December 20, 1999
International Joint Commission
Recommends Actions on
Restoration Activities for Hamilton Harbour
The International Joint Commission (IJC) today announces findings and recommendations from its
assessment of federal, state and provincial governments' activities toward Hamilton Harbour restoration.
The assessment notes successes and opportunities to overcome obstacles in the ongoing effort to restore
and protect the Harbour under the Remedial Action Plan (RAP).
The status assessment evaluates ongoing remediation by the responsible governments and is not an
environmental audit of current conditions in Hamilton Harbour. The Ontario Ministry of Environment
and Environment Canada have primary responsibility for the Hamilton Harbour RAP. Commissioners
met with local citizens, representatives of government agencies, industries, local municipalities, non-governmental organizations and the media to collect information during the assessment.
The IJC's findings of notable successes in the Hamilton Harbour Area of Concern include:
- The Regional Municipality of Hamilton-Wentworth has completed, at a cost of $48 million, five
combined sewer overflow (CSO) tanks designed to control the release of untreated waste. These
projects, the first of 14 or so proposed tanks/tunnels, have resulted in noticeable reductions of the
release of untreated sewage, on the order of 45% reduction from CSO's region-wide. In some
locations, CSO volumes have been reduced by 90%. These improvements have reduced
bacterial and phosphorus loadings to Hamilton Harbour.
- Implementation of the Municipal-Industrial Strategy for Abatement has contributed to
improvements of effluent quality.
- The Bay Area Restoration Council (BARC) has provided an extraordinary level of input in
support of remedial action plan implementation. The BARC has made a concerted effort to raise
funds locally, but with limited results.
- Local elected officials have provided a considerable level of attention and effort to remedial
action plan activities.
- Previous Federal staffing and expenditure levels appear to have benefitted the restoration efforts.
- To date, restoration of habitat conditions within Cootes Paradise appears to have been very
successful with re-establishment of submergent vegetation in 1997.
- Environment Canada and the Ontario Ministry of Environment in cooperation with Stelco are
taking steps toward addressing the more polluted sediment in the Randle Reef area of Hamilton
- BARC's annual publication of "Toward Safe Harbours" and the 1998 Status Report by the
Remedial Action Planning Office have provided a realistic estimation of progress toward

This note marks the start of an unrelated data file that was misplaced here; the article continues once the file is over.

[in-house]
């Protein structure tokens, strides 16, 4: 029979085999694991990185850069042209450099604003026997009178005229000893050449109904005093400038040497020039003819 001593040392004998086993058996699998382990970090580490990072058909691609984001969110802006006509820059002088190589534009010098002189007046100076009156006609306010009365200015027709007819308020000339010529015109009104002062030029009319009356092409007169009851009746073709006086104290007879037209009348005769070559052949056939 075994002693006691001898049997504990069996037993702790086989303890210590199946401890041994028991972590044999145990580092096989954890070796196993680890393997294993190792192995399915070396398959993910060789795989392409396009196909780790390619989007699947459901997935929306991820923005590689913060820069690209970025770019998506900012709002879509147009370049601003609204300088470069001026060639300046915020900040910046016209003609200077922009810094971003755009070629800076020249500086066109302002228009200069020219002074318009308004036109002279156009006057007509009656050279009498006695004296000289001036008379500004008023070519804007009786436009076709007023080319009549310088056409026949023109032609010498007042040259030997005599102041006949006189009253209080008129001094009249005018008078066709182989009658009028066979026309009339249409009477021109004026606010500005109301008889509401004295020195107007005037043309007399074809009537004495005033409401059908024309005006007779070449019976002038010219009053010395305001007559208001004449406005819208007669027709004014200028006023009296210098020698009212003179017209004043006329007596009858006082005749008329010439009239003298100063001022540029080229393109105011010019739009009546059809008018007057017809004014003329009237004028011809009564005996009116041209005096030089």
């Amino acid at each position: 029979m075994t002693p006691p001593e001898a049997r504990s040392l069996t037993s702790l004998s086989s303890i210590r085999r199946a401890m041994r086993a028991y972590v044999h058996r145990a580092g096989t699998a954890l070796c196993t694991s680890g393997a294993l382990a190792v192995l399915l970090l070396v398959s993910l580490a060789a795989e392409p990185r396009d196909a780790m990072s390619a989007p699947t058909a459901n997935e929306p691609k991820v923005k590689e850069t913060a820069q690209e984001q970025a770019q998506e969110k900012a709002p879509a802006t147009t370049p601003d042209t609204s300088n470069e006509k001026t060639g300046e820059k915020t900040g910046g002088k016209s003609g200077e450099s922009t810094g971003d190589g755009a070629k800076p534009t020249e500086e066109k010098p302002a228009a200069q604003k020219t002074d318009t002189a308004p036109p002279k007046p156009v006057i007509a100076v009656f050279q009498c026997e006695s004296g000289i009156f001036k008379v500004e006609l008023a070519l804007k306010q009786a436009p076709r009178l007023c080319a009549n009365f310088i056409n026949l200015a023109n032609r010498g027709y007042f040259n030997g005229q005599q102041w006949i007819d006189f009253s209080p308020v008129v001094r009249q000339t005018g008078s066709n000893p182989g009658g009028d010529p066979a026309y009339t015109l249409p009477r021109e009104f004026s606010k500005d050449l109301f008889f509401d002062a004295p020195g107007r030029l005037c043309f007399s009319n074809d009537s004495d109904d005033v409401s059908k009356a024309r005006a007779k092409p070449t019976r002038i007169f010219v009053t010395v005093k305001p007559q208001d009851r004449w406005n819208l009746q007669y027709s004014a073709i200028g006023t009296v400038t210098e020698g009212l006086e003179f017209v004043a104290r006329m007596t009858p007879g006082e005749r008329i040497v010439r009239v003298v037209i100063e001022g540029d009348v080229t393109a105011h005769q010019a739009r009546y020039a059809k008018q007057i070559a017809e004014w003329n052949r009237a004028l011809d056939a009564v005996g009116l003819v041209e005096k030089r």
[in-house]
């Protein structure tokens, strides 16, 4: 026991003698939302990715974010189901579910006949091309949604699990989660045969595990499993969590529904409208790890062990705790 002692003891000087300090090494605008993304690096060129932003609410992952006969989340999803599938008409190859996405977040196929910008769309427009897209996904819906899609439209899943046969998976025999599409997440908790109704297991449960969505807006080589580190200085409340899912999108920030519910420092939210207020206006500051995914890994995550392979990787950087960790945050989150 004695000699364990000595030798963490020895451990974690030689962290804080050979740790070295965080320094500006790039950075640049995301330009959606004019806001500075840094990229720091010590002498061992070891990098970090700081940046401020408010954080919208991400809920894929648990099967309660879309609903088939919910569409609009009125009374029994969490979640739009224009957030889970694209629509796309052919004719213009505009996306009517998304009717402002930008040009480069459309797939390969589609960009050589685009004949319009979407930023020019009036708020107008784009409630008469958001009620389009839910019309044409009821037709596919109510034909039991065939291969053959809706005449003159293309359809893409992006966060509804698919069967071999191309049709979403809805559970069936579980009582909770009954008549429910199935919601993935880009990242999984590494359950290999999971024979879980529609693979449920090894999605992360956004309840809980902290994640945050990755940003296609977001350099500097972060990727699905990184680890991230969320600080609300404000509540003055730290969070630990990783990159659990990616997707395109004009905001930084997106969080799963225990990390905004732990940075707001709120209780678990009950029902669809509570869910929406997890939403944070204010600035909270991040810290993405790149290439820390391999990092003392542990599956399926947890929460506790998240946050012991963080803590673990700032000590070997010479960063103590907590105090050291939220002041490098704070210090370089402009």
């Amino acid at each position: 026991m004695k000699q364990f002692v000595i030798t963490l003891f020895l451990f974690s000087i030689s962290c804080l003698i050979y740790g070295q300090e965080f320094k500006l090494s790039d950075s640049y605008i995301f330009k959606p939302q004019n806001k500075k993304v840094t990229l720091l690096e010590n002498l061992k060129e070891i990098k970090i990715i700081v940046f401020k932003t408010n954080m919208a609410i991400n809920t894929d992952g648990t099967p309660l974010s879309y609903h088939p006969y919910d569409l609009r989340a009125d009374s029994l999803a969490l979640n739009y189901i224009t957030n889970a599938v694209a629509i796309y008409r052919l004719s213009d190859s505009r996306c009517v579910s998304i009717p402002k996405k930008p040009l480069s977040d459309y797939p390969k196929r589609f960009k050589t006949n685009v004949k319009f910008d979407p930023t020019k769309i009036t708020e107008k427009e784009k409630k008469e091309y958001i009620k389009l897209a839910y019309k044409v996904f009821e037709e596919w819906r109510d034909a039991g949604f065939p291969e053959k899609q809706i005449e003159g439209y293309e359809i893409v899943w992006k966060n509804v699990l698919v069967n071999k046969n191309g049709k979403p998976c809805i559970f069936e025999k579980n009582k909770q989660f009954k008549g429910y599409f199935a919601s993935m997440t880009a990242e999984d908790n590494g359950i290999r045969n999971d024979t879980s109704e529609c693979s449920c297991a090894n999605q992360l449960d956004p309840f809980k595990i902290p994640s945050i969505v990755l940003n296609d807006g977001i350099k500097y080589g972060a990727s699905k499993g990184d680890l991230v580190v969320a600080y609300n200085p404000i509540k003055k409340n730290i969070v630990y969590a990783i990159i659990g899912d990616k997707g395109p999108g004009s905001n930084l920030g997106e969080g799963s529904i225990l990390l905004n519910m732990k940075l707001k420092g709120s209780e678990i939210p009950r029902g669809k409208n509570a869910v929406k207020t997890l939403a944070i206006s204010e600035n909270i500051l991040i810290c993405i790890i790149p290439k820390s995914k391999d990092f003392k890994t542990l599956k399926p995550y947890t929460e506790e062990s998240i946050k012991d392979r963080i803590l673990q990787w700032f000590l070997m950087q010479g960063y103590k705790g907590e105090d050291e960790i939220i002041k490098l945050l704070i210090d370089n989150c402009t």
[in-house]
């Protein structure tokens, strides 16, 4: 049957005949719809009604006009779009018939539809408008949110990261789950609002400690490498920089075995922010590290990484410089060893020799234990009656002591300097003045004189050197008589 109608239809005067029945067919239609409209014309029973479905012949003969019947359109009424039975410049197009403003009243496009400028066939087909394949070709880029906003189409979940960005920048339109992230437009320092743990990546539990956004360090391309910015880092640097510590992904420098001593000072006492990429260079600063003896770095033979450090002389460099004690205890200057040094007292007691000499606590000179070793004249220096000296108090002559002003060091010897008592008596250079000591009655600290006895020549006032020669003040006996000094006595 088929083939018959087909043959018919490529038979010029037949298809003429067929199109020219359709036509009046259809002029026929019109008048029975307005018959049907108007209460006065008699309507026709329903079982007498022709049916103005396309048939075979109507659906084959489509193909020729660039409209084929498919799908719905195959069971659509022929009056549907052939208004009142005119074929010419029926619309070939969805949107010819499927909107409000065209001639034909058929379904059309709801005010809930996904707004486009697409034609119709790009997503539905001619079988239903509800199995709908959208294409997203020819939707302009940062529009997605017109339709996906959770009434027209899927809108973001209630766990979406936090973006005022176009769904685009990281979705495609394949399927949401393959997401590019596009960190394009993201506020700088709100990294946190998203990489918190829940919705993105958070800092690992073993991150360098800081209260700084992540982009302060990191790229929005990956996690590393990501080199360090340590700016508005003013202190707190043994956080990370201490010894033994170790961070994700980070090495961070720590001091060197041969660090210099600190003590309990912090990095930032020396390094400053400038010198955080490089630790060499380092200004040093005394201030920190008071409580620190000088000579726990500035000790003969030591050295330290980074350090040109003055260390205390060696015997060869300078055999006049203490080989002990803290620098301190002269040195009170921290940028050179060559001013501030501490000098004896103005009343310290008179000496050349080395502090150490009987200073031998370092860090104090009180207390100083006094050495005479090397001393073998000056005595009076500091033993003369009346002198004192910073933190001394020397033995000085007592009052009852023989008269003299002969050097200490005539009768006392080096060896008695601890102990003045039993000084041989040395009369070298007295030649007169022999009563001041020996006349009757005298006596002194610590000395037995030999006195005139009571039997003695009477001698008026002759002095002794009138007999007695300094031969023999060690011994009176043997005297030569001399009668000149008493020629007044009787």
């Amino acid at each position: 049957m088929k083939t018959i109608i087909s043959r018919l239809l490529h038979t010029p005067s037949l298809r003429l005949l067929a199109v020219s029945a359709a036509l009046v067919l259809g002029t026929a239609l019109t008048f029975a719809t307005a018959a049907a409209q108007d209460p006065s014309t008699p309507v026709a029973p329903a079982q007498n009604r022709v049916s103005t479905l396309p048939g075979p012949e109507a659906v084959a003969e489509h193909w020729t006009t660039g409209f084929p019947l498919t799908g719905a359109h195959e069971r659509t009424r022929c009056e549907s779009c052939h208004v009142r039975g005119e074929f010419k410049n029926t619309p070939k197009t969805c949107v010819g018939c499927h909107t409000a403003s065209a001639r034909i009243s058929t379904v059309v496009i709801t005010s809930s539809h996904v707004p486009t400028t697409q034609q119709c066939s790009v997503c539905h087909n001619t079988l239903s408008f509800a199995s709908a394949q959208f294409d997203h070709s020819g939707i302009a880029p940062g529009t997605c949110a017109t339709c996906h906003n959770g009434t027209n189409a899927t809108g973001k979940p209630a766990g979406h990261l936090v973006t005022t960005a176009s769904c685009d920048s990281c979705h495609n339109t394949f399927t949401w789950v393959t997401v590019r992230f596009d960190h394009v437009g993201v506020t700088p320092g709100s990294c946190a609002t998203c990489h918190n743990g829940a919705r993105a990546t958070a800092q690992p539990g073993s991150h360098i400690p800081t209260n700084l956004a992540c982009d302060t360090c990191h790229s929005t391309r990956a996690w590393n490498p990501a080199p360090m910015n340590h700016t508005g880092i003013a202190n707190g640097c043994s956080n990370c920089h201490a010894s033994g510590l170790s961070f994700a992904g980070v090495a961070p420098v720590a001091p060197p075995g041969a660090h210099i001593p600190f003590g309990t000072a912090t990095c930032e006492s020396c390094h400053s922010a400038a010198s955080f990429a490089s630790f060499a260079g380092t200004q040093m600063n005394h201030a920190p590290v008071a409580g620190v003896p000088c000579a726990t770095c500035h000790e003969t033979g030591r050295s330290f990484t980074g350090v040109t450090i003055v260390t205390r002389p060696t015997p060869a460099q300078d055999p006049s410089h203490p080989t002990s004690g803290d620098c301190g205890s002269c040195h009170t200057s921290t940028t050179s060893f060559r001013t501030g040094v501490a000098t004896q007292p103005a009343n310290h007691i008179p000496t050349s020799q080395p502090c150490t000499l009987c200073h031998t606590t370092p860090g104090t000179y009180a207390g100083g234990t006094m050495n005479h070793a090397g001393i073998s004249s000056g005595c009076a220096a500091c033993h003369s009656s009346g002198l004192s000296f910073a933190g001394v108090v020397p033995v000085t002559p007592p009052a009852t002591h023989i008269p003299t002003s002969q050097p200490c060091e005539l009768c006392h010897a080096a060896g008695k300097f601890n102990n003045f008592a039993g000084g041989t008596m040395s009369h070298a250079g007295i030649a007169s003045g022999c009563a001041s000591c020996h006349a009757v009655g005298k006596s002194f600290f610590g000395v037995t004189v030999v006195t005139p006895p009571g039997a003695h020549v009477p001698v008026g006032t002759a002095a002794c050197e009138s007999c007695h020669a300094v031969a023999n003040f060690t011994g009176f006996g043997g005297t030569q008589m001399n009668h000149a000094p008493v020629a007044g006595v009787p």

remediation and recommendations for further activities.
The IJC's findings noted obstacles to the timely restoration of Hamilton Harbour including:
- Expected Reductions in Funding for Remediation and Yet-to-be Quantified Needs.
The IJC recommends that the Ontario Ministry of Environment and Environment Canada
explicitly recognize that anticipation of future funding needs is an important planning element to
be developed for contaminated sediment in Hamilton Harbour AOC, and develop, in
coordination with BAIT and BARC, a list of possible future actions and cost estimates for these
- Ensuring Optimal Public Consultation and Public Outreach.
Action should be taken to ensure that as information regarding environmental conditions,
including pollutant releases and recommended remedial actions, becomes available, and is shared
with BARC and the general public in a manner such that early feedback is encouraged and
adequate consultation is achieved.
- Uncertain Future Funding for the Bay Area Restoration Council.
The IJC recommends that funding cutoffs to organizations, such as BARC, be avoided due to the
high ratio of volunteer effort to agency funding and the advantage in supporting this type of
activity. In any event, adequate notice and consultation should occur prior to adverse actions of
this nature in order to minimize discontinuity of effort.
The Hamilton Harbour AOC has benefitted from a substantial level of financial support from federal,
provincial and local governments, however funding has become more limited and decisions regarding the
cleanup of contaminated sediment in the Harbour remain to be made. Care should be taken to ensure
remedial actions are properly phased so that unnecessary environmental risks including those to human
health do not occur.
The United States and Canada, in cooperation with state and provincial governments, agreed to develop
and implement RAPs in a 1987 protocol to the Agreement. A RAP is to embody a systematic and
comprehensive ecosystem approach to restoring and protecting beneficial uses in its respective Area of
Concern. There are currently 42 Areas of Concern in the Great Lakes basin.
The IJC is a binational Canada-United States organization established by the Boundary Waters Treaty of
1909. The treaty recognizes that each country is affected by the other's actions in the lake and river
systems along their common border. The IJC's primary purpose is to prevent and resolve disputes
concerning these shared waters. Under the 1987 Protocol, the IJC is to review and comment on RAPs
during each of the three stages of development. The IJC initiated status assessments to examine progress
in specific Areas of Concern and open lake waters. The Hamilton Harbour Area of Concern is the third
such evaluation. The full text of this status assessment is available on the Internet at www.ijc.org(.)